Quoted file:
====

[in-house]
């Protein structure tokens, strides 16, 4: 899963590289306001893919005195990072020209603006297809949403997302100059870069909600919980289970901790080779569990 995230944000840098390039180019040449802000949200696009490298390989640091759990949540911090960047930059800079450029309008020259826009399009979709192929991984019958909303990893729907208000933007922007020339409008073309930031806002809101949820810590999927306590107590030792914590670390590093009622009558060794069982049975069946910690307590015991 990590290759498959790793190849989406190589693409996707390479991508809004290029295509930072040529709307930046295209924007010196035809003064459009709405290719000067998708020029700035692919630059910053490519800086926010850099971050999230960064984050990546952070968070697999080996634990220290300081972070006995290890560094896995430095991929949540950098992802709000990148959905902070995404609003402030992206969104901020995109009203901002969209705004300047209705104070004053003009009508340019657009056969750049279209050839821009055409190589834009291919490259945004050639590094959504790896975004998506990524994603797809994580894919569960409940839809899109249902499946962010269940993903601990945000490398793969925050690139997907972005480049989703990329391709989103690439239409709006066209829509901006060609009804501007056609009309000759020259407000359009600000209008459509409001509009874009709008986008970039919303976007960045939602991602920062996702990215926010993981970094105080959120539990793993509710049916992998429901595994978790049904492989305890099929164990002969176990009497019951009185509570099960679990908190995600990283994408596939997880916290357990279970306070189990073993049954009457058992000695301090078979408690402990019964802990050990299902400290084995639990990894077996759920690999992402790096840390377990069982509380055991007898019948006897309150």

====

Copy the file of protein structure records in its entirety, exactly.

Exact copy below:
[in-house]
């Protein structure tokens, strides 16, 4: 899963590289306001893919005195990072020209603006297809949403997302100059870069909600919980289970901790080779569990 995230944000840098390039180019040449802000949200696009490298390989640091759990949540911090960047930059800079450029309008020259826009399009979709192929991984019958909303990893729907208000933007922007020339409008073309930031806002809101949820810590999927306590107590030792914590670390590093009622009558060794069982049975069946910690307590015991 990590290759498959790793190849989406190589693409996707390479991508809004290029295509930072040529709307930046295209924007010196035809003064459009709405290719000067998708020029700035692919630059910053490519800086926010850099971050999230960064984050990546952070968070697999080996634990220290300081972070006995290890560094896995430095991929949540950098992802709000990148959905902070995404609003402030992206969104901020995109009203901002969209705004300047209705104070004053003009009508340019657009056969750049279209050839821009055409190589834009291919490259945004050639590094959504790896975004998506990524994603797809994580894919569960409940839809899109249902499946962010269940993903601990945000490398793969925050690139997907972005480049989703990329391709989103690439239409709006066209829509901006060609009804501007056609009309000759020259407000359009600000209008459509409001509009874009709008986008970039919303976007960045939602991602920062996702990215926010993981970094105080959120539990793993509710049916992998429901595994978790049904492989305890099929164990002969176990009497019951009185509570099960679990908190995600990283994408596939997880916290357990279970306070189990073993049954009457058992000695301090078979408690402990019964802990050990299902400290084995639990990894077996759920690999992402790096840390377990069982509380055991007898019948006897309150």